Liked by 1 person

    • Good Woman May 9, 2015 / 11:42 am

      I too remember Eisenhower as president, but nothing about what happened then. Mostly I remember that JFK followed him. There surely have been a lot of technological changes with my absolute favorite being GPS. I don’t get lost nearly as often now.

      Liked by 1 person

  3. susieshy45 May 7, 2015 / 10:03 pm

    1952 was an interesting year to be born in- the old world had not still passed over and the new world had not started showing its shoots- you have been lucky, Helen.

    Liked by 1 person

    • Good Woman May 9, 2015 / 11:39 am

      Thanks Susie. I feel pretty lucky with the life I have led. And there certainly have been a lot of changes in my lifetime, but I don’t know if that is particularly unique.

      Liked by 1 person

  4. Chris White May 8, 2015 / 12:53 am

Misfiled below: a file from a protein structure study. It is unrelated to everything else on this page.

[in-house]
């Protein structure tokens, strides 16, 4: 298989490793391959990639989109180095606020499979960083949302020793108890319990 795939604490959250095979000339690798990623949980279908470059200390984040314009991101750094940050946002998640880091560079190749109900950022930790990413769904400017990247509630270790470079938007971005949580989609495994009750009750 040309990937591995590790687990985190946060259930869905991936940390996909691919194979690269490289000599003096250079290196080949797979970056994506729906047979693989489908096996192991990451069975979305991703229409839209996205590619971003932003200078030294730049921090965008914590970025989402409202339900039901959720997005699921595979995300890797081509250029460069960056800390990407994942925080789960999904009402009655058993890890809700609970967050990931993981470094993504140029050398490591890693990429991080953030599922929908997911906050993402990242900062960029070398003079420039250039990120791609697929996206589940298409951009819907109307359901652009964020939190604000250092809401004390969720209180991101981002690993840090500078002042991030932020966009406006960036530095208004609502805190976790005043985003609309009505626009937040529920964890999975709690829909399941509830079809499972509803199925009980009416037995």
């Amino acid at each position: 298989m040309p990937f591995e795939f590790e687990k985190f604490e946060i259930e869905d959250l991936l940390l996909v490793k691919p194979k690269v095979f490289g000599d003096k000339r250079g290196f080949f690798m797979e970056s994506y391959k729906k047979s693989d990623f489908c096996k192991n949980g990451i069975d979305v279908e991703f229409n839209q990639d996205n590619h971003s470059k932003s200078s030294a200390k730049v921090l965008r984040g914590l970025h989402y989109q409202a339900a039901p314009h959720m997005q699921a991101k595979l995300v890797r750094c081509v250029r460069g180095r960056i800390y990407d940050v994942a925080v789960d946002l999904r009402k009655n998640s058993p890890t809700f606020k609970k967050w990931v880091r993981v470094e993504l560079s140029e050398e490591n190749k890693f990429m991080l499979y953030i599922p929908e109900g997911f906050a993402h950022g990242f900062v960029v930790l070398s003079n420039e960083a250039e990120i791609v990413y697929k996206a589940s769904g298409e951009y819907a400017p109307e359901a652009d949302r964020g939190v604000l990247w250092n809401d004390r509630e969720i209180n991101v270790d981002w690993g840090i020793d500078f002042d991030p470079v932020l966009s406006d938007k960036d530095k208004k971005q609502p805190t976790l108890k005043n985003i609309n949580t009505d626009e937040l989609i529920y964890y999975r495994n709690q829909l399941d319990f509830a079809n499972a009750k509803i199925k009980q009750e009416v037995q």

Hi. Thanks for the mention and link. Much appreciated. The 1950’s were amazing times. You’re right. Times have changed so much but we’re still around and hopefully firing on all cylinders … well some of them anyway.
    All the best. Kris.
    http://www.the1951club.org

    Liked by 1 person

    • Good Woman May 9, 2015 / 11:38 am

      I can report that I am firing on cylinders–not sure if it’s all of them or even if they are the original ones but I have to keep going.

      Like

    • Good Woman May 9, 2015 / 11:37 am

      Fascinating. I like reading about the odd and unexplainable.

      Like

  5. masgautsen May 8, 2015 / 10:17 am

    Thank you for a very interesting post! It’s so much fun reading about this kind of things that on the one hand seem such a long time ago, but on the other feels like it could have been a few years back.
    Maybe I should concider doing a post for the year I was born.

    Liked by 1 person

    • Good Woman May 9, 2015 / 11:36 am

      I did like the idea when I saw it. I found it to be very interesting when I did my research and I am just enough of a history buff that I liked sharing the little facts.

      Liked by 1 person

      • masgautsen May 10, 2015 / 11:03 am

        I made a post of my own and I did really enjoy the reaserch!

        Like